In this case, however, there was a more fundamental limitation on the court's power than any imposed by Rule 37. Hovey v. Elliott, 167 U.S. 409, 413, 444, 17 S.Ct. 841, 843, 854, 42 L.Ed. 215 (1897), held that a court may not strike an answer and enter a default merely to punish a contempt of court. The contempt involved in that case was the failure to pay into the registry of the court a fund which was the subject of the litigation. The Court held that the entry of default in those circumstances violated the defendant's fourteenth amendment right to a hearing, and held further that the judgment, in such a case would be "void for want of jurisdiction, and may therefore be collaterally attacked." id. at 444, 446-47, 17 S.Ct. at 854, 855.
Hovey v. Elliott was subsequently limited by the decision in Hammond Packing Co. v. Arkansas, 212 U.S. 322, 349-54, 29 S.Ct. 370, 379-81, 53 L.Ed. 530 (1909). Hammond only held, however, that a court had the power to strike an answer and enter default when a party failed to produce evidence. "[T]he generating source of the power [to strike the answer and enter default] was the right to create a presumption flowing from the failure to produce." Id. at 351, 29 S.Ct. at 380. The question raised by the instant case, therefore, is whether it illustrates an attempt to exercise the punitive power struck down in Hovey, or whether it involves an exercise of the court's power to presume that a party who fails to produce evidence does so because the evidence will not help his case.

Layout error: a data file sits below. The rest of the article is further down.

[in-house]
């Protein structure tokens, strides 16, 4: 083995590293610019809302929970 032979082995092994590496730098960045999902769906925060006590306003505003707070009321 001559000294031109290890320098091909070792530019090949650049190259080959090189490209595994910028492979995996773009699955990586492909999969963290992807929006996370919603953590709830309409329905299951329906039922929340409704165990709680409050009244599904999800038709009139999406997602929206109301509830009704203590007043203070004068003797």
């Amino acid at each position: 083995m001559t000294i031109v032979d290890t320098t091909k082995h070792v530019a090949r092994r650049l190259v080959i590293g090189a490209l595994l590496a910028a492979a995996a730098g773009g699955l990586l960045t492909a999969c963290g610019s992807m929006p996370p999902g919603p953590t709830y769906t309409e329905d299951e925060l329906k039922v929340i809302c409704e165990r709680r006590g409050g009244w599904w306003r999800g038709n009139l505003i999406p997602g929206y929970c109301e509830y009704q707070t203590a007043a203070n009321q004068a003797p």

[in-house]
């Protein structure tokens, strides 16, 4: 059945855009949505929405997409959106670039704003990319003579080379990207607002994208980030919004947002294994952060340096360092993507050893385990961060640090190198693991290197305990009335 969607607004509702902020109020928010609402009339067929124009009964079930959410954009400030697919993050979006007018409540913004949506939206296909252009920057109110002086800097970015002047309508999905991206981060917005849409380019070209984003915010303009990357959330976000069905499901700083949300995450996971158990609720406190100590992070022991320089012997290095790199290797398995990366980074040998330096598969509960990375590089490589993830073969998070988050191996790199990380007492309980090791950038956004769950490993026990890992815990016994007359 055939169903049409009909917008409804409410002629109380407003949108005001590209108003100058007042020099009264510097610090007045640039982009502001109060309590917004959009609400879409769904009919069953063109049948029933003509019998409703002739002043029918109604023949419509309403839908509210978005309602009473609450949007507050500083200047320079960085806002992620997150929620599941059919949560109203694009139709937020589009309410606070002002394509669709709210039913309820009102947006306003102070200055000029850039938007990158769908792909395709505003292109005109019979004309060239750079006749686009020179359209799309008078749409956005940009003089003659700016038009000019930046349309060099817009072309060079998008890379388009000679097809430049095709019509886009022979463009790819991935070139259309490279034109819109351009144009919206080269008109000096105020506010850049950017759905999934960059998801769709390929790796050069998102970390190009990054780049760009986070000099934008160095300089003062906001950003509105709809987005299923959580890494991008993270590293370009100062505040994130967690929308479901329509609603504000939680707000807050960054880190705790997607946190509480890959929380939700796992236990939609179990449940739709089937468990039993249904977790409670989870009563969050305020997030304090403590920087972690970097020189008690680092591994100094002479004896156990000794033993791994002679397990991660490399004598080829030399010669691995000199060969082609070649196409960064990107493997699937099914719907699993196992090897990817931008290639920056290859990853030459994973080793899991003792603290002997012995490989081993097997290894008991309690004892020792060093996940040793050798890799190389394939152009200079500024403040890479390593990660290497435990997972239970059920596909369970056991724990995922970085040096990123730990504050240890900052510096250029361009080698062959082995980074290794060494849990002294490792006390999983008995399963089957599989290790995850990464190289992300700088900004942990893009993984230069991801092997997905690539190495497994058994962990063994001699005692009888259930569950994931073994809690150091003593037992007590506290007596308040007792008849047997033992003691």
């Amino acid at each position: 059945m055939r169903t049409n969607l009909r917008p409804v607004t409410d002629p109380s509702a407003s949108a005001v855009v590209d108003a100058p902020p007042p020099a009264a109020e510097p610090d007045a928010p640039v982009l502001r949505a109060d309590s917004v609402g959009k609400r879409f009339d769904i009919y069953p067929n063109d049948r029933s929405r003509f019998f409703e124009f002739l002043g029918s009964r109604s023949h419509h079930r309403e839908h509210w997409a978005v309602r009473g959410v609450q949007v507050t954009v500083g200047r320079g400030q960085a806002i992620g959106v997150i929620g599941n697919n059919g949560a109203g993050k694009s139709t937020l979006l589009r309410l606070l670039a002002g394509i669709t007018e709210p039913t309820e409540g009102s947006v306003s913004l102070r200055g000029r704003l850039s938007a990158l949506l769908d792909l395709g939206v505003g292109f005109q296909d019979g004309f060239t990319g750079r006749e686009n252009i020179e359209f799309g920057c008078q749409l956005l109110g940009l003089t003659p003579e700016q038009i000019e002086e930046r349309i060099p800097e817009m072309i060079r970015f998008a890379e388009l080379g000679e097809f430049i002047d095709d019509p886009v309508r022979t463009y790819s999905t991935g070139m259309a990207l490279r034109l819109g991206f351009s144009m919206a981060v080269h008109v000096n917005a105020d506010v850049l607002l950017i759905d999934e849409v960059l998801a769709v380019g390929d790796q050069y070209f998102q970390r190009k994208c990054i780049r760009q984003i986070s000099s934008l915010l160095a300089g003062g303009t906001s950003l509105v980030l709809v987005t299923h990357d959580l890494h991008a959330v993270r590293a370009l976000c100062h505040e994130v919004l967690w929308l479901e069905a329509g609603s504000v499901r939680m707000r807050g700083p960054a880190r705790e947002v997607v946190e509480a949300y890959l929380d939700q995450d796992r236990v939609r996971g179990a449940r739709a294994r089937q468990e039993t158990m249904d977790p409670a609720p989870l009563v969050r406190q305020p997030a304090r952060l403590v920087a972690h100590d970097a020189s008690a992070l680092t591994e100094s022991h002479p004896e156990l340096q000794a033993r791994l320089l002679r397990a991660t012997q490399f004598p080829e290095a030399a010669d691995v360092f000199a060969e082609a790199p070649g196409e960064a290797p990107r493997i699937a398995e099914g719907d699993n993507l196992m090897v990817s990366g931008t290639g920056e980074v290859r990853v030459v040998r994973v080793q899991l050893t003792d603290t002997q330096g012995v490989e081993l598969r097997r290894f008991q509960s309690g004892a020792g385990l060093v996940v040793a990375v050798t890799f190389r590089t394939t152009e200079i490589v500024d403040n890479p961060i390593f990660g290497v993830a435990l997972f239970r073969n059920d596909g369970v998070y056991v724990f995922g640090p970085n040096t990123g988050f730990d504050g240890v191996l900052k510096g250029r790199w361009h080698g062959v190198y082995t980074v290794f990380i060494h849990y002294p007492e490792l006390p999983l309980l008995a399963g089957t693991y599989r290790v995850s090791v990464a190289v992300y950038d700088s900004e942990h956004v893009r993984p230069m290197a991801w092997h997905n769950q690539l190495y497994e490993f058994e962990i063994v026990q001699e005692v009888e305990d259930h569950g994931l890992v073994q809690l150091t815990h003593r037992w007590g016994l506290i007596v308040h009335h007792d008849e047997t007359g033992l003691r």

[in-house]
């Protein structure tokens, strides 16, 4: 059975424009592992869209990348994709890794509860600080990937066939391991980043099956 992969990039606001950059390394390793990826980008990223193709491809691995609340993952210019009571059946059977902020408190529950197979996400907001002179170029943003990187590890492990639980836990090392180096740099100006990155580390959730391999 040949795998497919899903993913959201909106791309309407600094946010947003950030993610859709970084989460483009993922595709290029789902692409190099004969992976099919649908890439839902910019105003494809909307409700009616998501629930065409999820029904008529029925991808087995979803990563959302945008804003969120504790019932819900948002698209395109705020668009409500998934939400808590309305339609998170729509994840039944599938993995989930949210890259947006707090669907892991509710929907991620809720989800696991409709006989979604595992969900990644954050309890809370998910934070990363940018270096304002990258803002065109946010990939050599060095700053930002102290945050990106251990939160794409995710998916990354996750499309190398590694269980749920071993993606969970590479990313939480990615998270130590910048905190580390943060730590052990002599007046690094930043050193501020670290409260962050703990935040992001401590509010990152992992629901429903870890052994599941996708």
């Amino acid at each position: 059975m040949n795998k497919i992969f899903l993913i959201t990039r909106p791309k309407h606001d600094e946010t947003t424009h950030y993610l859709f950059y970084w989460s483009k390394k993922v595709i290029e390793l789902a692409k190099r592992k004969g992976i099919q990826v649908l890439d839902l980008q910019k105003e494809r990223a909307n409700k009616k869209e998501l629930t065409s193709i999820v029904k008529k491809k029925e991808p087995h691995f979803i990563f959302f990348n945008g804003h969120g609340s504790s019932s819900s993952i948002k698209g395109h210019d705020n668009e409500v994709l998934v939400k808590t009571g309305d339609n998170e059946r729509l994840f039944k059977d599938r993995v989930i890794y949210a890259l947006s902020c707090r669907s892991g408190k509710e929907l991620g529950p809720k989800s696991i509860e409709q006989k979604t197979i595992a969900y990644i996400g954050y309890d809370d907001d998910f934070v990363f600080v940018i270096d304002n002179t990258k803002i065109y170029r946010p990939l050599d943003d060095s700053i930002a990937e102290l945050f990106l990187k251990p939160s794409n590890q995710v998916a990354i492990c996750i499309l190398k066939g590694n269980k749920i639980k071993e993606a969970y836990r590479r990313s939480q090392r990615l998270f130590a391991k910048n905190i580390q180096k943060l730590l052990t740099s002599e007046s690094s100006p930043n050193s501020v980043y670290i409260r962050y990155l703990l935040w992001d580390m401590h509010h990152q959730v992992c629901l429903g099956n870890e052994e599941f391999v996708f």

This court recently held that Hovey does not apply when sanctions are imposed under Rule 37 "for `the suppression or failure to produce the proof ordered, when such proof concerned the rightful decision of the cause.'" G-K Properties v. Redevelopment Agency, 577 F.2d 645, 648 (9th Cir. 1978), quoting Hammond, supra, 212 U.S. at 351, 29 S.Ct. at 380. The Tenth Circuit's characterization of the bearing of Hovey and Hammond on Rule 37 sanctions is also instructive:
Briefly, the latter case [ Hovey] held that an answer could not be stricken and all right to defend could not be denied as a mere punishment for failing to comply with a court order. Hammond pared the Hovey decision by holding that a court could properly strike an answer and enter default judgment under circumstances where a party fails to produce documents as ordered. The court stated that trial courts have inherent power to presume the bad faith and untruth of an answer where the proof was suppressed provided it was essential to the disposition of the case.
Norman v. Young, 422 F.2d 470, 473 (10th Cir. 1970). In the present case, default was entered after Spellman had given his deposition. It cannot, therefore, have been founded on an exercise of the court's inherent power to make presumptions in response to a party's refusal to supply evidence. Rather, it appears to have been punitive in nature. We conclude that this case does not fall within the Hammond exception to Hovey, and that the default judgment entered against Spellman was void for want of jurisdiction.
Rule 60(b) is to be given a liberal construction. "Since the interests of justice are best served by a trial on the merits, only after a careful study of all relevant considerations should courts refuse to open default judgments." Patapoff v. Vollstedt's, Inc., 267 F.2d 863, 865 (9th Cir. 1959), quoting Tozer v. Charles A. Krause Milling Co., 189 F.2d 242, 245 (3d Cir. 1951). Under that standard, and in view of the principle laid down in Hovey, the district court committed an abuse of discretion in refusing to set aside the default judgment against Spellman.